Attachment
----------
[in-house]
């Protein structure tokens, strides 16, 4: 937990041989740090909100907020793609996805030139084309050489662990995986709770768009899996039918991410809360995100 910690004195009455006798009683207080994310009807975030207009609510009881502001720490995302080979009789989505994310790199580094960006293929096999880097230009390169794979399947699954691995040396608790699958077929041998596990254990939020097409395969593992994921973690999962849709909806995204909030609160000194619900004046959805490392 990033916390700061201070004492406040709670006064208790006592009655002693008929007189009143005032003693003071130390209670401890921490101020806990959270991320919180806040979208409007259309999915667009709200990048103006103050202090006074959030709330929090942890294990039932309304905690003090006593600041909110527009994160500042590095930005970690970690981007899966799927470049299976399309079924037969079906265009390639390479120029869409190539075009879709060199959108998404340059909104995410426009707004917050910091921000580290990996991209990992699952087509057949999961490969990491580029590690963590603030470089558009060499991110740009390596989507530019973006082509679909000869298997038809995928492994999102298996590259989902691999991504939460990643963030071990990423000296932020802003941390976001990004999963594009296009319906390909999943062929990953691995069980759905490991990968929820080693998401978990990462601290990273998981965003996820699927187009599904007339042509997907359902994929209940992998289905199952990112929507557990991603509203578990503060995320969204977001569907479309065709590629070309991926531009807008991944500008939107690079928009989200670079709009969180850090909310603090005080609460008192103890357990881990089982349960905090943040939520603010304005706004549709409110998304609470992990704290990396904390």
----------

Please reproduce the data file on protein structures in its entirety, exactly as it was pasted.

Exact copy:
[in-house]
């Protein structure tokens, strides 16, 4: 937990041989740090909100907020793609996805030139084309050489662990995986709770768009899996039918991410809360995100 910690004195009455006798009683207080994310009807975030207009609510009881502001720490995302080979009789989505994310790199580094960006293929096999880097230009390169794979399947699954691995040396608790699958077929041998596990254990939020097409395969593992994921973690999962849709909806995204909030609160000194619900004046959805490392 990033916390700061201070004492406040709670006064208790006592009655002693008929007189009143005032003693003071130390209670401890921490101020806990959270991320919180806040979208409007259309999915667009709200990048103006103050202090006074959030709330929090942890294990039932309304905690003090006593600041909110527009994160500042590095930005970690970690981007899966799927470049299976399309079924037969079906265009390639390479120029869409190539075009879709060199959108998404340059909104995410426009707004917050910091921000580290990996991209990992699952087509057949999961490969990491580029590690963590603030470089558009060499991110740009390596989507530019973006082509679909000869298997038809995928492994999102298996590259989902691999991504939460990643963030071990990423000296932020802003941390976001990004999963594009296009319906390909999943062929990953691995069980759905490991990968929820080693998401978990990462601290990273998981965003996820699927187009599904007339042509997907359902994929209940992998289905199952990112929507557990991603509203578990503060995320969204977001569907479309065709590629070309991926531009807008991944500008939107690079928009989200670079709009969180850090909310603090005080609460008192103890357990881990089982349960905090943040939520603010304005706004549709409110998304609470992990704290990396904390």